Marci: I just used plain yogurt. I bet lemon would be nice, too, though!

November 13, 2009 | Registered Commenter[Elaine]

I went to buy pinenuts a week ago and it was $8.00, for a very small container, why are they so expensive? When I build up my pine nut supply, I'm making this!

November 13, 2009 | Unregistered Commentermarie

Italian cakes make me crazy, they are always so perfect with just the right balance of texture and sweetness. I cannot wait to try this one out, thanks for the great pictures and recipe.

November 13, 2009 | Unregistered CommenterFrenchie

I am going to have to make this for my boss - she is obsessed with pine nuts - and I am pretty sure I am obsessed with that batter! Could eat it plain all day long!

November 17, 2009 | Unregistered CommenterGaby

Thank you for posting this recipe. It is delicious! I'm curious, have you tried using olive oil instead of butter? I make a citrus olive oil cake and love the idea of not having to use butter once in a while!

Any recipe of yours that I've tried has been wonderful. Thank you so much!

November 20, 2009 | Unregistered CommenterCarissa

From The Italian Dish:

Carissa: No, I have not tried using olive oil instead of butter but I bet that would be an interesting taste. If you try it that way, please let me know how it comes out! Thanks.

November 20, 2009 | Unregistered CommenterElaine

Dear goodness do I ever love pine nuts. I'm going to pick up a precious little bundle and try this recipe soon :)

November 22, 2009 | Unregistered CommenterMel @ bouchonfor2.com

Wow. This recipe is calling my name. It's such a huge recipe though! Freezing is a good idea but how does it fare after taking it out?

September 18, 2010 | Unregistered CommenterSarah@buttered-up.com

From The Italian Dish:

Sarah: This cake is absolutely fabulous after it's frozen and thawed out. You will be glad you have a couple of loaves to freeze. It's great as a breakfast cake or just a snack or dessert cake. It's one of my favorite things.

September 18, 2010 | Registered Commenter[Elaine]

Italian dish:
Beautiful site you have! I've just tried your craberry cake and it was a big succes, Thanks. I want
now to try this pine cake but the rate sugar/flour/ butter sounds not logic. Iam afraid it is not sweet enough and it would be a pitty with all those expensive nuts,or is ideed just1 1/4 cup sufficient? Also The way of mixing is not the traditional: first the flour and then eggs end yought at rhe end? Is there any reason for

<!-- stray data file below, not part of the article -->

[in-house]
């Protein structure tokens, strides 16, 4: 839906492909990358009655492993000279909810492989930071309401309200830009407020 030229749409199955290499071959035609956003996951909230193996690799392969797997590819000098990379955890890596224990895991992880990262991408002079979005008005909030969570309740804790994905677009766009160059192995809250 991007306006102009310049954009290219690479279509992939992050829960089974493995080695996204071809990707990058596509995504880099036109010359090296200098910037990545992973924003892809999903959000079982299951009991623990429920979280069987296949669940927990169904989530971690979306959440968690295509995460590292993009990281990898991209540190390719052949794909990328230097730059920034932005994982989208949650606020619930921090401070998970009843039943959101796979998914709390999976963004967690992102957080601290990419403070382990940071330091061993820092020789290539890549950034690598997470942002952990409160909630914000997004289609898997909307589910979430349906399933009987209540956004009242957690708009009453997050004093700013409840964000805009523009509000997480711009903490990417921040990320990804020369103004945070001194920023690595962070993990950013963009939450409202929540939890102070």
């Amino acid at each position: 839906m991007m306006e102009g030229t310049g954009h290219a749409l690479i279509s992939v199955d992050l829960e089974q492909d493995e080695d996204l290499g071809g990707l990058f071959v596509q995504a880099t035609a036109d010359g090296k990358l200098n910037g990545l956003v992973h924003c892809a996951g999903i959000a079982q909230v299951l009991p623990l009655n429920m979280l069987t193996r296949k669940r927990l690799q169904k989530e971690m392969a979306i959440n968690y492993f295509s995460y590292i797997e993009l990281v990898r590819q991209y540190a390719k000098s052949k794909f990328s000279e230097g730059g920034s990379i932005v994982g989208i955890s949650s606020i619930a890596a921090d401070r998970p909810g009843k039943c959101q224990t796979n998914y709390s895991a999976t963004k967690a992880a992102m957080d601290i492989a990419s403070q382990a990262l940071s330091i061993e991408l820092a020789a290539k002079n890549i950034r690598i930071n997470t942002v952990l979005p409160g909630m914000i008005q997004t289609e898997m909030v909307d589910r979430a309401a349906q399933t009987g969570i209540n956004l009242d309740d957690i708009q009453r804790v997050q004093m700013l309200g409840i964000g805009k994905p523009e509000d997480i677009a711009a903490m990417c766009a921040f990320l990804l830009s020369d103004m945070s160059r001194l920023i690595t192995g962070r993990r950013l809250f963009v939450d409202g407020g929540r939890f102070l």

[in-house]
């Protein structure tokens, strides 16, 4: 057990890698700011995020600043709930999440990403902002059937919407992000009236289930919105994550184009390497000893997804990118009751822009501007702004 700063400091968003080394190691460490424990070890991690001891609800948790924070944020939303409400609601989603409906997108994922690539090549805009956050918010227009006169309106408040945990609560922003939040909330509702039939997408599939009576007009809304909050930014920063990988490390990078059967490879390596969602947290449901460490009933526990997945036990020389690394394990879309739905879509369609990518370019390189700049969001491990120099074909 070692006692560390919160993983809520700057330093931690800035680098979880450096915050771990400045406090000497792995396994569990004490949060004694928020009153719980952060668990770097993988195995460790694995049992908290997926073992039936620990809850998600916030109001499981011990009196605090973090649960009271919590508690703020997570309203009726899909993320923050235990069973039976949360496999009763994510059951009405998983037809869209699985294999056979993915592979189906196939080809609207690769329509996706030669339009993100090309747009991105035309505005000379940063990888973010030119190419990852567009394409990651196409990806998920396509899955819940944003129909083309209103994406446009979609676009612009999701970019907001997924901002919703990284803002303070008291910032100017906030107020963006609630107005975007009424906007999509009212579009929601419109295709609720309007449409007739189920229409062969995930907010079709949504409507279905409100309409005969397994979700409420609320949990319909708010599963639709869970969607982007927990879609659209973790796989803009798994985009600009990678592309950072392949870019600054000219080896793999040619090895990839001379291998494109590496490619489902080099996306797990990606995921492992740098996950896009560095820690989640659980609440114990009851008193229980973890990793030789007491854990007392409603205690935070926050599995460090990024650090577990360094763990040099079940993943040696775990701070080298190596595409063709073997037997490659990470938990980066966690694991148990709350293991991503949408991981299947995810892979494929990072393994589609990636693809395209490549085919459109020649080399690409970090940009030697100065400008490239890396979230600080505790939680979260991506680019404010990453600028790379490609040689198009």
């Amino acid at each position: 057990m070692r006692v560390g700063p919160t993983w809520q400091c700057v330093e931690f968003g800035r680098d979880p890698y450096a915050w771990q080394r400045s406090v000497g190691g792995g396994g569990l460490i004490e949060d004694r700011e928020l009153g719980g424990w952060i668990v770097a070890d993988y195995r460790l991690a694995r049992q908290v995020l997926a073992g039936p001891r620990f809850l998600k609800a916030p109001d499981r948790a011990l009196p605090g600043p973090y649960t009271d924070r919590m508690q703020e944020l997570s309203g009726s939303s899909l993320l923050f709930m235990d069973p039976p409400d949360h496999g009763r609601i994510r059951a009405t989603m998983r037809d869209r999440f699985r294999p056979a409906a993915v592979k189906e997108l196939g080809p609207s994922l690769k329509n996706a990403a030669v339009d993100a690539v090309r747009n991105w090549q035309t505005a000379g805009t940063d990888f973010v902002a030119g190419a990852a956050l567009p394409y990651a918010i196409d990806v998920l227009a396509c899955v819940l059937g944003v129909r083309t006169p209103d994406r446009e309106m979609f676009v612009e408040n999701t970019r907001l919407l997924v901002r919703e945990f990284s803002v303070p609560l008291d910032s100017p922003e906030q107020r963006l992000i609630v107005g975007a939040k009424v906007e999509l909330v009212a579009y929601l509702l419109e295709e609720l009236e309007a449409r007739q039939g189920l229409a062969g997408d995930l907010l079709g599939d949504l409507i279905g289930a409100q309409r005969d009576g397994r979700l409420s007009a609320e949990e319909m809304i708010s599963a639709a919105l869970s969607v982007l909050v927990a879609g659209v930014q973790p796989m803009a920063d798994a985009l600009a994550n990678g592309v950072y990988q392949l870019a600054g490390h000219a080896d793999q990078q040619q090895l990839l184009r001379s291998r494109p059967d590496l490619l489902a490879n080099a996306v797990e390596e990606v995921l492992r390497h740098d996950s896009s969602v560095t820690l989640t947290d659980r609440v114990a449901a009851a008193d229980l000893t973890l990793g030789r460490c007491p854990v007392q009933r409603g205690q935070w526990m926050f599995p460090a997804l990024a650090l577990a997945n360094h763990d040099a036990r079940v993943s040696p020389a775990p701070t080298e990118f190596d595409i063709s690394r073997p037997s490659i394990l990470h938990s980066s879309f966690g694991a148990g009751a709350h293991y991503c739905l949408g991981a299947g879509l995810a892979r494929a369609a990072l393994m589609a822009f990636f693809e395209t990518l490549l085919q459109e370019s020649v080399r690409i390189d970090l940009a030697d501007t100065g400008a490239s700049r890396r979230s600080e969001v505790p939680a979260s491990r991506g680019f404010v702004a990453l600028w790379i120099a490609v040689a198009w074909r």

changing the regular/ butter,sugar,eggs flour altenating withmilk/youghurt method? Thanks for an speedy answer, the nuts are already roasted. Greetings from Belgium.

November 23, 2010 | Unregistered Commentergaby

From The Italian Dish:

Gaby: This is not an overly sweet cake, which is what I like about it. However, there is a good amount of sugar in it. 1-14 cups of sugar is about 252 grams. Does that help?

Also, beating the sugar and butter together first and then the dry ingredients and then the eggs is a pretty traditional method. The yogurt is added last. Just try it. I think you will like it. It's one of my favorite cakes.

November 23, 2010 | Registered Commenter[Elaine]

Dear Elaine:

Thanks so much for your "speedy" answer.The cakes are now in the oven at this right moment and they look great.I'll let you know about the taste later!!!!I must tell you that i had it difficult in not addding more sugar but i trust you in this one! I am the kind of cook that allaways want to change somthing," personal touch", you know.sometimes with luck and others a dissaster, but c'est la vie!!! Thanks again for all the efforts you take in building this blog, Beautiful pictures.

November 24, 2010 | Unregistered Commentergaby

Hello again,

I've just taste the cake and i specially like the smooth texture,very "creamy", not dry like normal cakes but a "velvet" texture. Nice lemon taste but from the nuts almost nothing wich i find a pitty; have you ever tried without nuts? or with a another kind, like almonds?Thanks again.

November 24, 2010 | Unregistered Commentergaby

It looks pretty delicious. I will try that recipe, I have been trying different things to improve my diet and help to take Generic Viagra because I have problems with it.

October 18, 2011 | Unregistered CommenterPeter Gray

I made it today. Completely skipped the meringue and it still turned out perfect.
I did increase the sugar a little bit and added vanilla. It is soft and buttery.

May 5, 2012 | Unregistered CommenterNV

Hello ~ how long will this cake keep at room temperature before it becomes dry/stale?

August 3, 2013 | Unregistered CommenterRuby

Looks awesome! can you give me adjustments to make 1 loaf? thanks!

September 17, 2013 | Unregistered Commenteramy